Try any of our Foolish newsletter services free for 30 days. We Fools don't all hold the same opinions, but we all believe that considering a diverse range of insights makes us better investors. The Motley Fool has a disclosure policy that never needs to be sold short.


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  • Report this Comment On October 02, 2012, at 12:12 PM, Buysider wrote:

    Your opinion of Roper Industries (ROP – 109.23) seems to be different from that of your colleague, Lee Samaha, the author of "The Best Run Company in America," The Mötley Fool, September 17, 2012 (about Roper).

    Roper's sales, earnings, EPS, and stock price have grown at better than 20% a year for the past 19 years, beginning with FY October 1992, which was the first fiscal year following Roper’s February 1992 IPO at a split-adjusted price of $1.875 a share. The stock price is up 58.3 times in the 20 years since Roper’s IPO, or a compound annual growth rate (CAGR) of 22.5%. Sales in calendar 2011 (Roper shifted to a calendar year from an October fiscal year in 2003) were $2.8 billion, up from $70 million in FY October 1992, up 40 times in 19 years, or a CAGR of 21.4%. Net income in calendar 2011 was $427 million, up from $4.7 million in FY October 1992, up 91 times in 19 years, or a CAGR of 26.8%. EPS in calendar 2011 was $4.34, up 47 times from a split-adjusted $0.0925 in FY October 1992, or a CAGR of 22.5%. Roper’s stock price has gone up at exactly the same rate as its EPS, which is what one would expect.

    Over that span, Roper's organic growth rate has hovered in the 6-to-8% range, with the remainder of the growth coming from buying very profitable, very-high-cash-flow companies that dominate niche businesses for reasonable-to-low acquisition prices, with the additional sales and resulting accretion bringing Roper's sales and earnings growth rate to better than 20%.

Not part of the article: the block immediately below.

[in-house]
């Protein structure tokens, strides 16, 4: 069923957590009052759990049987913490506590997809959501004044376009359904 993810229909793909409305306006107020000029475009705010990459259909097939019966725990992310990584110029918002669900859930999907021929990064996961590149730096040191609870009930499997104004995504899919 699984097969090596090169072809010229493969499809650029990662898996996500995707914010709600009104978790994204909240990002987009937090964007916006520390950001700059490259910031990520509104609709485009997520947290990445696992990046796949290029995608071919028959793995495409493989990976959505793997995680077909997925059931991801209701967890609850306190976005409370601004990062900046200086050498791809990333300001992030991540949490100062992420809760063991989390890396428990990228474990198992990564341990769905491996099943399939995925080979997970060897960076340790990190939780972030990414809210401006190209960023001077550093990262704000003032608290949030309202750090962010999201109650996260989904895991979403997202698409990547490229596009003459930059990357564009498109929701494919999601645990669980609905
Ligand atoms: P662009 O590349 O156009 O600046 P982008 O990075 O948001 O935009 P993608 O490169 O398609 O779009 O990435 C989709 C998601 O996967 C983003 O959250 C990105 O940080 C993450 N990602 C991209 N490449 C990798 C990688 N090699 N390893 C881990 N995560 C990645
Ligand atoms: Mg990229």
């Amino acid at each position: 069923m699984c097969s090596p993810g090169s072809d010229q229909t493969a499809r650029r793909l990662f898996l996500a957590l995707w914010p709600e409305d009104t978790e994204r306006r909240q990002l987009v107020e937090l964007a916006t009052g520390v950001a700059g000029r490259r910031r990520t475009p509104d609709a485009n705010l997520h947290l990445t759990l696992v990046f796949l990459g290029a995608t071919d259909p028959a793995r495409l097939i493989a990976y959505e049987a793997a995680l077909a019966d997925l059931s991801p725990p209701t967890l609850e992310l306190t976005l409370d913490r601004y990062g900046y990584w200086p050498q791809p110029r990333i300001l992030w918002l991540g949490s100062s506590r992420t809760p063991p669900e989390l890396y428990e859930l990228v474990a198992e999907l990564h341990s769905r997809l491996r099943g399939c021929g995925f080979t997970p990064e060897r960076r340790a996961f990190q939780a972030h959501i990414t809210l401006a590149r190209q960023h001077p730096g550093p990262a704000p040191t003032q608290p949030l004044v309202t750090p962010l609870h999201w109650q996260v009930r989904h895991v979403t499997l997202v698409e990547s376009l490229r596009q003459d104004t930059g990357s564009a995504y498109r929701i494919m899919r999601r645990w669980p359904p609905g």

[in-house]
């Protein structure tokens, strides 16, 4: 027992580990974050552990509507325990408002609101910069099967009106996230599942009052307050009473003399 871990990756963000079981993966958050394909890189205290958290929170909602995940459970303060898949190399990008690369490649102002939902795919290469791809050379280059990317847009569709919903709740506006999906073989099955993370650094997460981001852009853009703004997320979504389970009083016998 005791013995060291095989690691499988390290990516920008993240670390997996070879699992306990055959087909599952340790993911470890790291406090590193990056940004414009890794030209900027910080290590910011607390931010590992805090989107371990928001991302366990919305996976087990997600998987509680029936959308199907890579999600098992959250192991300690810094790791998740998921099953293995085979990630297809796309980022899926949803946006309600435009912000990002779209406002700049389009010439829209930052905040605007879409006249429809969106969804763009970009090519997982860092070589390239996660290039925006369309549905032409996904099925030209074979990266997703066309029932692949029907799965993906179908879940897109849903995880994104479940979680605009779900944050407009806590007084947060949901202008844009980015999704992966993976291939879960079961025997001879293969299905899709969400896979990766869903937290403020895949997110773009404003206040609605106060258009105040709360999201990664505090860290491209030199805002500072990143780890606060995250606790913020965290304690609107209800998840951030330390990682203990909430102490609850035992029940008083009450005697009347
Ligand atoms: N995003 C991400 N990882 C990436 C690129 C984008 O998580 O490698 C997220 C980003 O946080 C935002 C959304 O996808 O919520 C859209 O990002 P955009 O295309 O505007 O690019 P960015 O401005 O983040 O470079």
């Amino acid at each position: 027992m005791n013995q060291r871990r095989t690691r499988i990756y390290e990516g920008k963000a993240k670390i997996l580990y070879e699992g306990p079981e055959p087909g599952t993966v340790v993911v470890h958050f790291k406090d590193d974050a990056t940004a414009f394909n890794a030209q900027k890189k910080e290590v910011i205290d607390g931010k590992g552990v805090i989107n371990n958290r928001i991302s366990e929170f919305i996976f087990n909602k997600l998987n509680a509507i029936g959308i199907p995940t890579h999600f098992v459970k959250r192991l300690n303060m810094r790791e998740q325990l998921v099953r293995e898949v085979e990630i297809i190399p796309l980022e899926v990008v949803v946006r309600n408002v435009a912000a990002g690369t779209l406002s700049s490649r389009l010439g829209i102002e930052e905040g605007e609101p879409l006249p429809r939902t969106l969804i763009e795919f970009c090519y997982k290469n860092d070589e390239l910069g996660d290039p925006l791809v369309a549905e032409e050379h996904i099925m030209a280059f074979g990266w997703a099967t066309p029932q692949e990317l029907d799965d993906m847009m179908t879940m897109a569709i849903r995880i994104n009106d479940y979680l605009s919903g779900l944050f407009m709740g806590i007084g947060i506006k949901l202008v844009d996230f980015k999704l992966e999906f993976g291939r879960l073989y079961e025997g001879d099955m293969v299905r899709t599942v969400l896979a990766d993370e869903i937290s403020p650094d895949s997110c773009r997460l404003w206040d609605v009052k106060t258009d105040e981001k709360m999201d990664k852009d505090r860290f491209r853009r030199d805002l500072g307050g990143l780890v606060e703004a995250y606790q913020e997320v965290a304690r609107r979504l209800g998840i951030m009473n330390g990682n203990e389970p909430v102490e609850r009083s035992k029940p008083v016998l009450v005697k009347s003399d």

Roper’s acquisition of Sunquest is of the same genre, and will help keep Roper's high growth going, as you will see during the next 12 months. The other 3 acquisitions this year are relatively small “bolt-on” purchases for existing businesses.

    Your comment "When in doubt, buy them out," seems inappropriate. Roper has some of the highest standards for making acquisitions you will find anywhere.

    Roper is at or near the top of the pile for industrial companies in gross margins, EBITDA margins, operating margins, net margins, incremental margins, free cash flow per share, working capital to sales, asset lightness (including capital expenditures per dollar of sales), return on invested capital, market share, market dominance, Lean practices, and almost any other metric you can think of. For comparisons with lesser companies, see the presentation slides from Roper's recent appearance at the Citi Global Markets Investor Conference at http://phx.corporate-ir.net/phoenix.zhtml?c=99690&p=irol.... For more details, see the slides from Roper’s July 30 2Q 2012 earnings call at that same web address.

    Far from being a "rich valuation," Roper's P/E is less than its 20% growth rate, or a PEG ratio of less than one.

    So you see, Roper has no need to "show Wall Street it can be more than just a company that acquires things." It's been DOING that for the past 20 years.

    I have followed the company closely on both the sell side and the buy side since Roper's IPO on February 12, 1992.